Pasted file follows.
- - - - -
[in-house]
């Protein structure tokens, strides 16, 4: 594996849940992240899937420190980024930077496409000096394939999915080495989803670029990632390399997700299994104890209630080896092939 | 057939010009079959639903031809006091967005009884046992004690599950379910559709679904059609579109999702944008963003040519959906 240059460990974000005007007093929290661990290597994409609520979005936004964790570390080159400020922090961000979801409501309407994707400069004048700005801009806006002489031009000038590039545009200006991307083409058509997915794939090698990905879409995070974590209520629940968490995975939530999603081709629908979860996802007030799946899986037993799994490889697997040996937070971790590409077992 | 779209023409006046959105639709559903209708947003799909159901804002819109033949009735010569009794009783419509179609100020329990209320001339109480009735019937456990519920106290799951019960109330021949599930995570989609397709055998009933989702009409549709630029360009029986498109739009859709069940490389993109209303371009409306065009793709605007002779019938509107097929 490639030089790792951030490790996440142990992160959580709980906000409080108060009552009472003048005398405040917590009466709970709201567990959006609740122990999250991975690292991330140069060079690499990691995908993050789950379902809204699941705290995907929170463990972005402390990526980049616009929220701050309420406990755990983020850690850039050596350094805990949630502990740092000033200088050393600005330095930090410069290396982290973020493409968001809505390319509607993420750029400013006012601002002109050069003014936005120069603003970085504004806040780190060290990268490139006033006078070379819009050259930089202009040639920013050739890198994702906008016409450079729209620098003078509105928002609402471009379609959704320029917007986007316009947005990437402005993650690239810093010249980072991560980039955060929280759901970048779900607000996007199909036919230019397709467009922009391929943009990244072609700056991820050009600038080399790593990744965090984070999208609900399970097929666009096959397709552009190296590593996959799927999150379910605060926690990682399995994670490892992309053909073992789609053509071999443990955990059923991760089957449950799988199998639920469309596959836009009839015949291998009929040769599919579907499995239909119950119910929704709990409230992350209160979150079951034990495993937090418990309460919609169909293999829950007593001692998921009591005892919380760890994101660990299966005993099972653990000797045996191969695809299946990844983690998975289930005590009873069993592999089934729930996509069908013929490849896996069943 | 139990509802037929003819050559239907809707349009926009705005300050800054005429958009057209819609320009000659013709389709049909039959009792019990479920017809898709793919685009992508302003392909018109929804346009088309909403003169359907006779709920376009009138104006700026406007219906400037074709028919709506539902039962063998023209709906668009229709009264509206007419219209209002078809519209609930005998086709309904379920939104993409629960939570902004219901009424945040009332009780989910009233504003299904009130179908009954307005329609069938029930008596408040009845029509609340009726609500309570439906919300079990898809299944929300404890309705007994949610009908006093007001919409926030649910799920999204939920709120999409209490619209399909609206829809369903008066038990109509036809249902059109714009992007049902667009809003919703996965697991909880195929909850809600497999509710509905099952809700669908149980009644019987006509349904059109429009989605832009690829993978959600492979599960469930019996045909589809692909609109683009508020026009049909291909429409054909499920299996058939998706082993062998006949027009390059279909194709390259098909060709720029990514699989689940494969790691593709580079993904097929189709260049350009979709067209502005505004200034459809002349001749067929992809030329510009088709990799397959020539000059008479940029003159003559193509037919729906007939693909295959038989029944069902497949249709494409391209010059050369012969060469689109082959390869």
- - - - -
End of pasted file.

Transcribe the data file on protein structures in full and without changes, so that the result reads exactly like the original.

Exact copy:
[in-house]
């Protein structure tokens, strides 16, 4: 594996849940992240899937420190980024930077496409000096394939999915080495989803670029990632390399997700299994104890209630080896092939 | 057939010009079959639903031809006091967005009884046992004690599950379910559709679904059609579109999702944008963003040519959906 240059460990974000005007007093929290661990290597994409609520979005936004964790570390080159400020922090961000979801409501309407994707400069004048700005801009806006002489031009000038590039545009200006991307083409058509997915794939090698990905879409995070974590209520629940968490995975939530999603081709629908979860996802007030799946899986037993799994490889697997040996937070971790590409077992 | 779209023409006046959105639709559903209708947003799909159901804002819109033949009735010569009794009783419509179609100020329990209320001339109480009735019937456990519920106290799951019960109330021949599930995570989609397709055998009933989702009409549709630029360009029986498109739009859709069940490389993109209303371009409306065009793709605007002779019938509107097929 490639030089790792951030490790996440142990992160959580709980906000409080108060009552009472003048005398405040917590009466709970709201567990959006609740122990999250991975690292991330140069060079690499990691995908993050789950379902809204699941705290995907929170463990972005402390990526980049616009929220701050309420406990755990983020850690850039050596350094805990949630502990740092000033200088050393600005330095930090410069290396982290973020493409968001809505390319509607993420750029400013006012601002002109050069003014936005120069603003970085504004806040780190060290990268490139006033006078070379819009050259930089202009040639920013050739890198994702906008016409450079729209620098003078509105928002609402471009379609959704320029917007986007316009947005990437402005993650690239810093010249980072991560980039955060929280759901970048779900607000996007199909036919230019397709467009922009391929943009990244072609700056991820050009600038080399790593990744965090984070999208609900399970097929666009096959397709552009190296590593996959799927999150379910605060926690990682399995994670490892992309053909073992789609053509071999443990955990059923991760089957449950799988199998639920469309596959836009009839015949291998009929040769599919579907499995239909119950119910929704709990409230992350209160979150079951034990495993937090418990309460919609169909293999829950007593001692998921009591005892919380760890994101660990299966005993099972653990000797045996191969695809299946990844983690998975289930005590009873069993592999089934729930996509069908013929490849896996069943 | 139990509802037929003819050559239907809707349009926009705005300050800054005429958009057209819609320009000659013709389709049909039959009792019990479920017809898709793919685009992508302003392909018109929804346009088309909403003169359907006779709920376009009138104006700026406007219906400037074709028919709506539902039962063998023209709906668009229709009264509206007419219209209002078809519209609930005998086709309904379920939104993409629960939570902004219901009424945040009332009780989910009233504003299904009130179908009954307005329609069938029930008596408040009845029509609340009726609500309570439906919300079990898809299944929300404890309705007994949610009908006093007001919409926030649910799920999204939920709120999409209490619209399909609206829809369903008066038990109509036809249902059109714009992007049902667009809003919703996965697991909880195929909850809600497999509710509905099952809700669908149980009644019987006509349904059109429009989605832009690829993978959600492979599960469930019996045909589809692909609109683009508020026009049909291909429409054909499920299996058939998706082993062998006949027009390059279909194709390259098909060709720029990514699989689940494969790691593709580079993904097929189709260049350009979709067209502005505004200034459809002349001749067929992809030329510009088709990799397959020539000059008479940029003159003559193509037919729906007939693909295959038989029944069902497949249709494409391209010059050369012969060469689109082959390869």